April 25, 2018 / 6:10 PM / a month ago

Big brands from Nestle to Walmart back sustainable supply chain drive

LONDON (Thomson Reuters Foundation) - Some of the world’s biggest retailers and food companies including Kellogg Co, Walmart Inc, and Nestle backed a new initiative on Wednesday to improve global supply chains amid rising consumer demand for slave-free goods and services.

The Consumer Goods Forum (CGF) - which represents about 400 leading retailers and manufacturers across 70 countries - said it is creating a benchmark to support the development of more socially and environmentally responsible supply chains.

The Sustainable Supply Chain Initiative (SSCI) will advise buyers and suppliers on third-party auditing and certification schemes with the aim of boosting sustainable sourcing and reducing audit duplication and complexity, according to the CGF.

“Today, any company wanting to assess the sustainability of their value chains faces a confusing array of different technical standards and auditing approaches,” Peter Freedman, managing director of the CGF, said in a statement.

About 25 million people worldwide are estimated to be trapped in forced labor, according to the U.N. International Labor Organization (ILO) and rights group Walk Free Foundation.

In recent years modern slavery has come under the global spotlight, putting greater regulatory and consumer pressure on companies to ensure their supply chains are free of forced labor, child labor and other forms of slavery.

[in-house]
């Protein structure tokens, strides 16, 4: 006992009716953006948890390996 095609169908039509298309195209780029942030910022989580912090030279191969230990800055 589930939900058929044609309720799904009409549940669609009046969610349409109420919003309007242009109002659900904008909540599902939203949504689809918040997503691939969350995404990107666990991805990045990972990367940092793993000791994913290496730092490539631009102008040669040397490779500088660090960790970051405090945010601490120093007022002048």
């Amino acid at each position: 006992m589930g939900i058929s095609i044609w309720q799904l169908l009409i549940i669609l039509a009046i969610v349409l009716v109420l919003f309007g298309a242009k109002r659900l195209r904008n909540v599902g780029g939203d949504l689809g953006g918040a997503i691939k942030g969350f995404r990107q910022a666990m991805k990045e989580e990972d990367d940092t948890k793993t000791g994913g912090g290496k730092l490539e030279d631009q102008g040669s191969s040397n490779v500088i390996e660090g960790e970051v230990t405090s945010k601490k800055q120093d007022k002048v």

“We hope CGF members will be able to direct more efforts and resources towards meaningfully protecting workers and engaging more deeply with their supply chains,” Kilian Moote, director of KnowTheChain (KTC), told the Thomson Reuters Foundation.

KTC is a project of Humanity United, a U.S.-based foundation, for businesses and investors looking to address forced labor in supply chains.

From chocolate and tea to shrimp and sugar, food and drink supply chains are complex with multiple layers across various countries - whether in sourcing raw ingredients or processing the final product - making it hard to spot and remedy abuses.

“Increasingly complex global supply chains mean companies must undertake detailed checks to ensure their products are not created at the expense of the workers,” said Joe Bardwell of the British-based Business & Human Rights Resource Centre (BHRRC).

The CGF - which includes most consumer goods giants from Campbell Soup to Unilever Plc - said its members have combined sales of $4.3 trillion and directly employ nearly 10 million people, with a further 90 million jobs along their value chains.

“The SSCI will support continuous improvement ... worldwide in order to achieve our common goal of more sustainable supply chains,” said Chris Tyas, global head of supply chain at food group Nestle, which makes KitKat chocolate bars and Maggi soups.

Reporting By Kieran Guilbert, Editing by Katy Migiro. Please credit the Thomson Reuters Foundation, the charitable arm of Thomson Reuters, that covers humanitarian news, women's rights, trafficking, property rights, climate change and resilience. Visit news.trust.org

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